Guidelines Dr Davison believes that despite the potential harm, it’s not realistic to advise women to stop drinking entirely. Instead, she says “we should educate about responsible alcohol consumption – drinking within the recommended limits.” Guidelines and standard drinks vary around the world. A standard drink in Australia is defined as 10g of alcohol. This equates to a 100mL glass of wine. However, many restaurants and pubs will pour at least 150mL in a regular serve, making it more difficult to keep track. In the UK, a standard drink is 8g of alcohol. The UK’s guidelines are now set at six glasses per week, while the recommended limits in Italy, Portugal, and Spain are about 50% higher. The 2009 Australian Alcohol Guidelines are currently under review by the Australian Government’s National Health and Medical Research Council (NHMRC) and due for release in 2020. The current guidelines advise: • drinking no more than two standard drinks on any day • drinking no more than four standard drinks on a single occasion • no drinking for women who are pregnant, planning a pregnancy, or breastfeeding • no drinking for the under 15 age group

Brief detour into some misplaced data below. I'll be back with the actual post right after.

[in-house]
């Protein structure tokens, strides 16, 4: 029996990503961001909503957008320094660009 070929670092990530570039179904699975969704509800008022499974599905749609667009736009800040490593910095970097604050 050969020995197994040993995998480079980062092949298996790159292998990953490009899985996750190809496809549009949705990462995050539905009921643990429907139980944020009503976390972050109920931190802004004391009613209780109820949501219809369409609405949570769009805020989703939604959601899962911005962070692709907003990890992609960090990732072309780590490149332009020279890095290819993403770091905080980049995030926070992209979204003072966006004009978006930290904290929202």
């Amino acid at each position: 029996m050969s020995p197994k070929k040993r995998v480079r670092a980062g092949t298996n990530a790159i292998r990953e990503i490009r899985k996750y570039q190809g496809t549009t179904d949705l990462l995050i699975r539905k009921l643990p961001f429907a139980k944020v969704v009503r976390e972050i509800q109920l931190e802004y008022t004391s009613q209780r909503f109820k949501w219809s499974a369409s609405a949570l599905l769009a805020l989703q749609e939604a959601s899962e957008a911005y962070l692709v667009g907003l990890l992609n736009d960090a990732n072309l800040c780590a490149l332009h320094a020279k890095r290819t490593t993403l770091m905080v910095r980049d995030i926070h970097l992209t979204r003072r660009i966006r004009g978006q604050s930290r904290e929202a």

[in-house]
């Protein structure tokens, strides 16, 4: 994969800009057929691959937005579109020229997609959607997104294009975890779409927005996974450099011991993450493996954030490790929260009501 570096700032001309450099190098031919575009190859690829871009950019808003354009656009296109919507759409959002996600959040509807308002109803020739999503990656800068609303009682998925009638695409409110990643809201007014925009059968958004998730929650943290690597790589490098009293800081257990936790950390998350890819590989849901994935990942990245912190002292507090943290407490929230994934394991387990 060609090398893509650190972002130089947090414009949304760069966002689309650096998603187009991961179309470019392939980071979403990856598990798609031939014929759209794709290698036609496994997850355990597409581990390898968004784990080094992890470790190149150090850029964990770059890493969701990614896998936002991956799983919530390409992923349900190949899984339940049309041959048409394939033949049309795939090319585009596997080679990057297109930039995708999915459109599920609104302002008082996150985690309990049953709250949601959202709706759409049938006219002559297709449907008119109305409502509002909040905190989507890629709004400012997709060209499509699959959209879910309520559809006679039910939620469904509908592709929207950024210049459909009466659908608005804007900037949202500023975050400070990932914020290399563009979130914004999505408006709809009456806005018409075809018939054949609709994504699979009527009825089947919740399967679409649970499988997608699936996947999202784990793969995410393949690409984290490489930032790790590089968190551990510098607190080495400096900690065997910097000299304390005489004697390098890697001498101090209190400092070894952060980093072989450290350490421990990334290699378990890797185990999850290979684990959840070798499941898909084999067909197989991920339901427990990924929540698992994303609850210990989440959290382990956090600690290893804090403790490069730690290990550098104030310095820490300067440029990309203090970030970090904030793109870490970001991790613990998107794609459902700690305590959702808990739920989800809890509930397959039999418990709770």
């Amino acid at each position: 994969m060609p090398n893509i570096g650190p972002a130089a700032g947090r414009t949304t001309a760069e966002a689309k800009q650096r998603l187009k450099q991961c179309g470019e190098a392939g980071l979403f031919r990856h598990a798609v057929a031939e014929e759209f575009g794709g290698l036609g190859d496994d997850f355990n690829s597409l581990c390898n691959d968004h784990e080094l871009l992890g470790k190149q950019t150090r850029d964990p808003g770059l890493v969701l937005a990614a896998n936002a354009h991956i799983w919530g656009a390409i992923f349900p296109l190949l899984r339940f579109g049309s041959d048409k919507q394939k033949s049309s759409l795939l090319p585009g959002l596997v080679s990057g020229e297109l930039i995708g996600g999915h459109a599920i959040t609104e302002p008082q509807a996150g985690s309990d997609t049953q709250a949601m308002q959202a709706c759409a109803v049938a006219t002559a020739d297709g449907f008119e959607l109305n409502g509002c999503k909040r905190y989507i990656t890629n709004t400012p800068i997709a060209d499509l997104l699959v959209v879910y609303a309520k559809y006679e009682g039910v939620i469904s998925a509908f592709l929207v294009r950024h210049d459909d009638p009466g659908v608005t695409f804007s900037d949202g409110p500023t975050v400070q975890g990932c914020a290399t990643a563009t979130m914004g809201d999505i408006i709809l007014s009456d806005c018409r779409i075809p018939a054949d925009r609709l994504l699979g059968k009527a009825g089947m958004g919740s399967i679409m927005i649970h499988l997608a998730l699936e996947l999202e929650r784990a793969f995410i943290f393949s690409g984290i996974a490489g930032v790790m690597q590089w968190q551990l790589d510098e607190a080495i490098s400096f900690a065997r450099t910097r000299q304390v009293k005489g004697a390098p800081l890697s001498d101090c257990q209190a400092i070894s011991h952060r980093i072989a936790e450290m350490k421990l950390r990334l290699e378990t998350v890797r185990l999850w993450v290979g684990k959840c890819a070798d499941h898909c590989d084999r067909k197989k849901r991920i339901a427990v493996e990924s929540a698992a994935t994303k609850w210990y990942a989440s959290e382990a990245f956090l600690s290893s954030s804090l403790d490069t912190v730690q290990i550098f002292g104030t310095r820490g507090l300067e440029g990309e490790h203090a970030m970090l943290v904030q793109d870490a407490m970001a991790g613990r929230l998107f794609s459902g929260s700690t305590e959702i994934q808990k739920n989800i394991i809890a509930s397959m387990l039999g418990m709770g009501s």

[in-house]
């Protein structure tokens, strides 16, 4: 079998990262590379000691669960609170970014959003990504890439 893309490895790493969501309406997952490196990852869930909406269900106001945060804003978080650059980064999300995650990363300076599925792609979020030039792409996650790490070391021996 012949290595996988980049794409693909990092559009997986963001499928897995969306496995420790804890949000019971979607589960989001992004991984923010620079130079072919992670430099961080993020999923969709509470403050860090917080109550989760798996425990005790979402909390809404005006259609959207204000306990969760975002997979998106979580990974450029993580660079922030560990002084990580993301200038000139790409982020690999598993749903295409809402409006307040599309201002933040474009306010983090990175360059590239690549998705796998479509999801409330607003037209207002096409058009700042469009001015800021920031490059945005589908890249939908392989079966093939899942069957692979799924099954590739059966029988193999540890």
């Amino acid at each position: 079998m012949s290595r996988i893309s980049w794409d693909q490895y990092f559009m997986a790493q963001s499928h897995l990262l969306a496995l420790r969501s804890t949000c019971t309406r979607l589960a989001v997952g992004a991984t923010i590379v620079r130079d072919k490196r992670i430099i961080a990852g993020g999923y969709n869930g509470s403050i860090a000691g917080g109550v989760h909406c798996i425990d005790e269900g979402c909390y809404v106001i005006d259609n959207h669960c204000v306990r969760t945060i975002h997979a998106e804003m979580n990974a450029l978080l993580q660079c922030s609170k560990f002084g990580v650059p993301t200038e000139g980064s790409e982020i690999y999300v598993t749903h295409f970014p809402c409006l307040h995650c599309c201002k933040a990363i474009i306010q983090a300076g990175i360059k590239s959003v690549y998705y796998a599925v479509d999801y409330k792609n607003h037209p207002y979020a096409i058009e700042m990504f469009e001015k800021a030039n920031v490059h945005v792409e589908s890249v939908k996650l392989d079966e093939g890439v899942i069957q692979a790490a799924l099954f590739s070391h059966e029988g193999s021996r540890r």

Breast cancer and alcohol While drinking alcohol doesn’t automatically mean you will get breast cancer, research shows that the more you drink, the greater your risk. Women who drink one standard glass of alcohol each day have a 7% greater risk of breast cancer when compared to women who don’t drink. Alcohol use is believed to cause 6% of breast cancer cases each year in Australia. Although the exact link is not fully understood, it is known that: • alcohol increases the levels of the hormone oestrogen. High levels of oestrogen can cause a cancer cell to multiply out of control • alcohol is broken down by the body into a substance called acetaldehyde, which can cause changes in our DNA. This can cause cancerous cells to grow.